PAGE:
Genomic testing may be able to tell patients if they could avoid chemotherapy, Rochester's Democrat and Chronicle reports.
While chemotherapy is a life-saving treatment for some patients, the Democrat and Chronicle notes that over treatment is also an issue. Some patients may have an aggressive tumor that requires treatment with chemotherapy, but other patients may have a tumor that's less active. The trick is distinguishing the two and that's where genomic testing comes in, the Democrat and Chronicle says.
A study appearing in the New England Journal of Medicine in August gauged the clinical and genomic risk of disease recurrence in women with early-stage breast cancer. The researchers concluded, as GenomeWeb reported, that women with high clinical risk, but low genomic risk of recurrence might not need adjuvant chemotherapy.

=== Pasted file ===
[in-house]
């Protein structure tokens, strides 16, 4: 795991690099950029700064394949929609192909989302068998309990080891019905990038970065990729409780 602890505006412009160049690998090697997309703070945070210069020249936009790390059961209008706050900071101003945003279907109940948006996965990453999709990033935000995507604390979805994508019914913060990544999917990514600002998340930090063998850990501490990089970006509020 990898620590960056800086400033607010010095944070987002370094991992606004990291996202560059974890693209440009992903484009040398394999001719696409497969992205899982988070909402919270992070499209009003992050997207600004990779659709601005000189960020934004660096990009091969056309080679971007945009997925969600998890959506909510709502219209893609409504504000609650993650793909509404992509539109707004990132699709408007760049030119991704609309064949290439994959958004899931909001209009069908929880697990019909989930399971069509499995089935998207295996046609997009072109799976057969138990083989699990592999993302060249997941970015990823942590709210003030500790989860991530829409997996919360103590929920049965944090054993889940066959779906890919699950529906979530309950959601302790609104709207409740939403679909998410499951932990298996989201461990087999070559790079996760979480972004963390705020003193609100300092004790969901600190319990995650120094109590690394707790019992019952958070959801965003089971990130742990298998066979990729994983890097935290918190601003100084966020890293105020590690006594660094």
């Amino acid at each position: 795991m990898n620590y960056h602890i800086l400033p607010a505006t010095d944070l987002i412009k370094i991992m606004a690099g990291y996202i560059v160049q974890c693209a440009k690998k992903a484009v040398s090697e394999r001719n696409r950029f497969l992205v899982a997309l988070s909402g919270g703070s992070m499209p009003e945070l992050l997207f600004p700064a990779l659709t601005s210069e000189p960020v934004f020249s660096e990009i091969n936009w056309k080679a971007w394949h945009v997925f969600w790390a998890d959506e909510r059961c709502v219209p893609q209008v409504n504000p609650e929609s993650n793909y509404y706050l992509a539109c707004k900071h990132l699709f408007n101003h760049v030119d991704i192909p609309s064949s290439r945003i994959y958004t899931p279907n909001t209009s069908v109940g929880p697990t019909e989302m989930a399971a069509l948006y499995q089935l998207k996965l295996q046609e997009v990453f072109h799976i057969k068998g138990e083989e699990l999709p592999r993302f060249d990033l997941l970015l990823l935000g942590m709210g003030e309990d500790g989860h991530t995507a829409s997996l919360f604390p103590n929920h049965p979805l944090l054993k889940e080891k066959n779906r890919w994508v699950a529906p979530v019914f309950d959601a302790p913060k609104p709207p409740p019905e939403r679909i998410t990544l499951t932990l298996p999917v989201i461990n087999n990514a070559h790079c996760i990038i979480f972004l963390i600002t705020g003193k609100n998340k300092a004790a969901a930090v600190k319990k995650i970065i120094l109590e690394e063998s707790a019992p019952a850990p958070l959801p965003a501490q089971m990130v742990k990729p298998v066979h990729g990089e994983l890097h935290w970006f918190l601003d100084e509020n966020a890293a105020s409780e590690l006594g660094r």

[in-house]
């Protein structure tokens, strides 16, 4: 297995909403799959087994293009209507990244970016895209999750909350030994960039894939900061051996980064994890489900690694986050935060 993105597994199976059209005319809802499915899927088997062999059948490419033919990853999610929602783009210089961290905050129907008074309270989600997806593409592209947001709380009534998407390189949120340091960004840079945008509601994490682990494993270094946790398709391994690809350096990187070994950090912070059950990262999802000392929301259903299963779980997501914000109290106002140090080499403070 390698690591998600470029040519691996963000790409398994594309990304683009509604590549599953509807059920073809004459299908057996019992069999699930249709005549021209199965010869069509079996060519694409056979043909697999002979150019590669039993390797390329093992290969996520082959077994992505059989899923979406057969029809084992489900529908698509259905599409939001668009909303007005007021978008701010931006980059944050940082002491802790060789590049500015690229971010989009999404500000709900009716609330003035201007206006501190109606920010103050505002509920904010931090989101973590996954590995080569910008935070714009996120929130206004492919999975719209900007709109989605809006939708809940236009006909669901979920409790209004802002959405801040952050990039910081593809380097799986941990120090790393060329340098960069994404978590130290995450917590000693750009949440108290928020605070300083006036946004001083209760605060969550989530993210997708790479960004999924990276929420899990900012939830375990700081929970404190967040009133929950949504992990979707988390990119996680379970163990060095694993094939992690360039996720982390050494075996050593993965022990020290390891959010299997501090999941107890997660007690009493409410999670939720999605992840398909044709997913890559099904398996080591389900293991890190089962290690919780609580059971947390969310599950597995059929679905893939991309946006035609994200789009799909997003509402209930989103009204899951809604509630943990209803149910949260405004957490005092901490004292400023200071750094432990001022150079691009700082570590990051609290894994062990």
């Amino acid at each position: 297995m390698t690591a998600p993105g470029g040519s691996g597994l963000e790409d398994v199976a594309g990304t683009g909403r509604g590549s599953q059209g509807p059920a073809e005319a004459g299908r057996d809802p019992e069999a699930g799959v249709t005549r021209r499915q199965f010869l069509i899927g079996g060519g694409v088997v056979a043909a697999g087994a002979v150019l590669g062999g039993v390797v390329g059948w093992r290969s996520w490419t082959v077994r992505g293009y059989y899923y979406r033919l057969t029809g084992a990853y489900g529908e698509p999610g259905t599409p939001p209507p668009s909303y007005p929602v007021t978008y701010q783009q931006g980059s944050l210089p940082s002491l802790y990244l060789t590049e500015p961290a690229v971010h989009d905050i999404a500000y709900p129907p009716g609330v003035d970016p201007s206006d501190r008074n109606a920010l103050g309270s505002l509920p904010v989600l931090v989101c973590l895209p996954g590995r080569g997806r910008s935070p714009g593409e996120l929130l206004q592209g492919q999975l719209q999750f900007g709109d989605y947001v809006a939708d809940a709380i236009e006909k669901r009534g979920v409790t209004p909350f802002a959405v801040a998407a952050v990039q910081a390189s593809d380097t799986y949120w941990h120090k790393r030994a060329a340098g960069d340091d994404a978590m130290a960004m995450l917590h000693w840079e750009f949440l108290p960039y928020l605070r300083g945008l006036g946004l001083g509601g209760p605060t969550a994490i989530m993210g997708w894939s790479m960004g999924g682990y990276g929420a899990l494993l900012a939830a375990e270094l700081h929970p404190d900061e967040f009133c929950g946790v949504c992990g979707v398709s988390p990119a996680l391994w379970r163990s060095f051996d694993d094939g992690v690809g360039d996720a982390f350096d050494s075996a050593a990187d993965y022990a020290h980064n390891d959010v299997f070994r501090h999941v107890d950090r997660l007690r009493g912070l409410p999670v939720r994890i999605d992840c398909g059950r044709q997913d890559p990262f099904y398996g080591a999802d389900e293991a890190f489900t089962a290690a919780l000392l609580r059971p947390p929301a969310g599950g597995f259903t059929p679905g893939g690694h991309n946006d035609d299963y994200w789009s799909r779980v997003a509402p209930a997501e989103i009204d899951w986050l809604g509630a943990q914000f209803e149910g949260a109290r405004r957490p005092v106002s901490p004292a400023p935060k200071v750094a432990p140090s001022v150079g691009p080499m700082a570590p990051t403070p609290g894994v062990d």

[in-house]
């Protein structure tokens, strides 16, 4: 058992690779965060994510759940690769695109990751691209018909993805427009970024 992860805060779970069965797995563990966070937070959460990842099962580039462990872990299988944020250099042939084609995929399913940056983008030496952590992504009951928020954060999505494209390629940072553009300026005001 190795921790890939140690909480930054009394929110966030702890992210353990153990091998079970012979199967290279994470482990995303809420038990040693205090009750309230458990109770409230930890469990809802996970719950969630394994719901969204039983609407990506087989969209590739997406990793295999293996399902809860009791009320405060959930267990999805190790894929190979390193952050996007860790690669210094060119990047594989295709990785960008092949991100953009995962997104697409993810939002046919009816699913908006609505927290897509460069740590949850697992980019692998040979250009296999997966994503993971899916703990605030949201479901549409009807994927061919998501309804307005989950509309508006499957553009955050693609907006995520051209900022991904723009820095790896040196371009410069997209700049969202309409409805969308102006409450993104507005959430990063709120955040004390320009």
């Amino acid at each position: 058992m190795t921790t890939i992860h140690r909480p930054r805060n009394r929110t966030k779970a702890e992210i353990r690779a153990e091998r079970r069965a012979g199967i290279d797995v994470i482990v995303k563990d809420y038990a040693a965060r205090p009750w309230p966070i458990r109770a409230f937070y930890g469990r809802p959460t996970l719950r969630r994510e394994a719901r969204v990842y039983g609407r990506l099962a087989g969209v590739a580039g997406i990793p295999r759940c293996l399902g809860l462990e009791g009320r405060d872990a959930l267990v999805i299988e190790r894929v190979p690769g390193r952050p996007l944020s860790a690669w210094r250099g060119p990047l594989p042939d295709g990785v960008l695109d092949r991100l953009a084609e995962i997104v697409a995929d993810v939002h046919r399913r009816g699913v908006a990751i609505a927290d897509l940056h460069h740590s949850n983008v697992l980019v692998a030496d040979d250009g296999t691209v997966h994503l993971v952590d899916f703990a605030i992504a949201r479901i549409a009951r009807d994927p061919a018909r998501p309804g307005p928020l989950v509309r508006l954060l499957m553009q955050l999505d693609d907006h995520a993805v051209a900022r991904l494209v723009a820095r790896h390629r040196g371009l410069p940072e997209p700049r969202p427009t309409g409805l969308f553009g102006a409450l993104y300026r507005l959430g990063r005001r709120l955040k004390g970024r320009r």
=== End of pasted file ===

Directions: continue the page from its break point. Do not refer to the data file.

"The genomic risk profile is designed to give us a better idea of the biology of the cancer itself, and it provides important information about which patients are going to get the best benefit from chemotherapy," oncologist Alissa Huston from the Wilmot Cancer Institute tells the paper
That means, cancer survivor and advocate Holly Anderson says, that some women can avoid the short- long-term risks associated with chemo, like nausea, hair loss, and damage to the heart and bone marrow.